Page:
The great white shark or Carcharodon carcharias is the largest predatory shark, and until recently, was rare in the western North Atlantic. This apex predator is crucial in maintaining a healthy marine ecosystem, and after decades of declines, appears to be in a state of recovery. As the top of the food chain, white sharks help to control populations of species such as the growing aggregations of grey seals (Halichoerus grypus) found in this region.
The resurgence of white sharks in the western North Atlantic is likely due to conservation efforts such as federal protection established in 1997, as well as increased availability of prey, perhaps most notably the grey seal. The movie “Jaws” seemed to have a profound impact in the species decline in this region, potentiating a pervasive public reputation that white sharks are a mindless eating machines.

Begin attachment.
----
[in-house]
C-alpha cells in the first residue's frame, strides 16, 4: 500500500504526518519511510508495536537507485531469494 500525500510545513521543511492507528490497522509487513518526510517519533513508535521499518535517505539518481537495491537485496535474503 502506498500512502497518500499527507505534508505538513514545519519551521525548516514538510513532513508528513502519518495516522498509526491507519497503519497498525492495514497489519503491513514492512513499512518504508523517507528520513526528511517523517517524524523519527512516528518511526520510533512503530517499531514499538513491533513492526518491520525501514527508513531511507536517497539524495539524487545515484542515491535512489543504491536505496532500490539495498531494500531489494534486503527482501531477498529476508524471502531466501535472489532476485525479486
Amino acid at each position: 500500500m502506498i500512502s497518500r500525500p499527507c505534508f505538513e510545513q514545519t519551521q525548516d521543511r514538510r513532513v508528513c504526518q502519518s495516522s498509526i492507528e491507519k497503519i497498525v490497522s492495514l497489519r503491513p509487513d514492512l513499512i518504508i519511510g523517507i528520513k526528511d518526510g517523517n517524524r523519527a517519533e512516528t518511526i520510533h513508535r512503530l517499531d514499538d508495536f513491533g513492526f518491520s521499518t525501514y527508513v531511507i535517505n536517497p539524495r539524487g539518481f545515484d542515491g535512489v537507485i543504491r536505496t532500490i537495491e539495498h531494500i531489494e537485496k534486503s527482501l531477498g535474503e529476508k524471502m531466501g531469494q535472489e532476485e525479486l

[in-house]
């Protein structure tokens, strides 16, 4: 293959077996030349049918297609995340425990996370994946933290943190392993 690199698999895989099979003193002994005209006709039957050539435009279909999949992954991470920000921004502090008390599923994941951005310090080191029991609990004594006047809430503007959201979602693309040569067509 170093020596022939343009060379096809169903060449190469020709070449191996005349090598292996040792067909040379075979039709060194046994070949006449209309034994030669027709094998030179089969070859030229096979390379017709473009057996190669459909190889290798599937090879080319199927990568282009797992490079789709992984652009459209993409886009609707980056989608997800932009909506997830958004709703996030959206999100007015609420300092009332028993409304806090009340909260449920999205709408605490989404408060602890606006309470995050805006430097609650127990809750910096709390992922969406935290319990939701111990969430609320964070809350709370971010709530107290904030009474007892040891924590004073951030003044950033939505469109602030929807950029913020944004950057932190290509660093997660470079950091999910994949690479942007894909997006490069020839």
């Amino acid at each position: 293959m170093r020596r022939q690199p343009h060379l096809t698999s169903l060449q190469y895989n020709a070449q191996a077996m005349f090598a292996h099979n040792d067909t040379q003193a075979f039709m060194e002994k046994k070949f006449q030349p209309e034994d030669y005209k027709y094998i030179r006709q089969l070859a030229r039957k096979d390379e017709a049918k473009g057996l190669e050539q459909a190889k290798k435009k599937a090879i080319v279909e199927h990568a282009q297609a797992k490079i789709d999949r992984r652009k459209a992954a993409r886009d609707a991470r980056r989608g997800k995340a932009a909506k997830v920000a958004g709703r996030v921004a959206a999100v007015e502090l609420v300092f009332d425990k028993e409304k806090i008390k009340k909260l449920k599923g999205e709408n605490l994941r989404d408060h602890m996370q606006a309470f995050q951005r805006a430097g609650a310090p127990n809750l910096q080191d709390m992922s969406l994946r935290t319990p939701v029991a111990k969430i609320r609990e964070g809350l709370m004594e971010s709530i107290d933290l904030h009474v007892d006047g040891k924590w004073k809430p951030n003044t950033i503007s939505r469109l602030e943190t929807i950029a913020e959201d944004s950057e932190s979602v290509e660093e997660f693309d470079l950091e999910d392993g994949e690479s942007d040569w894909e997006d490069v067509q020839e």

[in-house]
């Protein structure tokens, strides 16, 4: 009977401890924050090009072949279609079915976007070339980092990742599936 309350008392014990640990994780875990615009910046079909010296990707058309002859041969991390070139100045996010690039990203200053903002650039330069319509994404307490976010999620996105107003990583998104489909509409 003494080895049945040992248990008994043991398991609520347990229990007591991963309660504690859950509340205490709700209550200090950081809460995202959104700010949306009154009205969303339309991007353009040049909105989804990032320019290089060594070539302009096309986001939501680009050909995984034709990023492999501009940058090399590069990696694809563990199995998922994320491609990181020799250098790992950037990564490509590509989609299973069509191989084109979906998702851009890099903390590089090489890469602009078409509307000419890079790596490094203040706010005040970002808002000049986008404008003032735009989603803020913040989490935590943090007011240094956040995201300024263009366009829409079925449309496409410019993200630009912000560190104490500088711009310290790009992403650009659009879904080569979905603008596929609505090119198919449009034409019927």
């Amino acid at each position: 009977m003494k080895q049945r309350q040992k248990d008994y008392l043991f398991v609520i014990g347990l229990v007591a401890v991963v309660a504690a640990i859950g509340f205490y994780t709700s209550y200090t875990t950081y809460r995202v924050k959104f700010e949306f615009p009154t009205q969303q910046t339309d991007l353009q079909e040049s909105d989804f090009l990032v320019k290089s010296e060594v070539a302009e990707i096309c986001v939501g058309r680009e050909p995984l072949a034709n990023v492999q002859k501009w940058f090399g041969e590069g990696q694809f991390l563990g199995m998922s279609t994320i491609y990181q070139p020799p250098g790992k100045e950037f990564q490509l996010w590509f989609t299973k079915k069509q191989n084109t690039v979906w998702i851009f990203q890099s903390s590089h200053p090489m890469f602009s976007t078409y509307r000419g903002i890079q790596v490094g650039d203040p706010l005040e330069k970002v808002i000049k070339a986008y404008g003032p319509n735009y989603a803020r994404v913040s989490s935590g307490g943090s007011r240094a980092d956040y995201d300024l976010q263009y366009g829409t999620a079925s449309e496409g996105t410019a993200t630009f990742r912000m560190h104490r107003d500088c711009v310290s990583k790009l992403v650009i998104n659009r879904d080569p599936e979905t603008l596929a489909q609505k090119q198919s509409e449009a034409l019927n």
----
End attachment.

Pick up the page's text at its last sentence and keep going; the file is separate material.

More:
We now know, however, that white sharks are very careful and intelligent predators, and there is perhaps no better example than the white sharks found in the western North Atlantic. The sharks here are “wild” white sharks and very elusive - they almost always shy away from human interaction. As a result, they are very difficult to study, and do not respond to the usual methods to attract them such as chumming.
Since these sharks are wild and naive to humans and the region, the opportunity to study their predatory behavior in this unique context is yielding a wealth of new information, as well as challenging some presently held beliefs. For instance, some of the sharks demonstrating seal predatory behavior off Cape Cod are smaller than previously recognized as the accepted size range known to hunt seals. The data is revealing a careful, thoughtful apex predator, powerful and deadly when needed, but far in contrast to antiquated perceptions.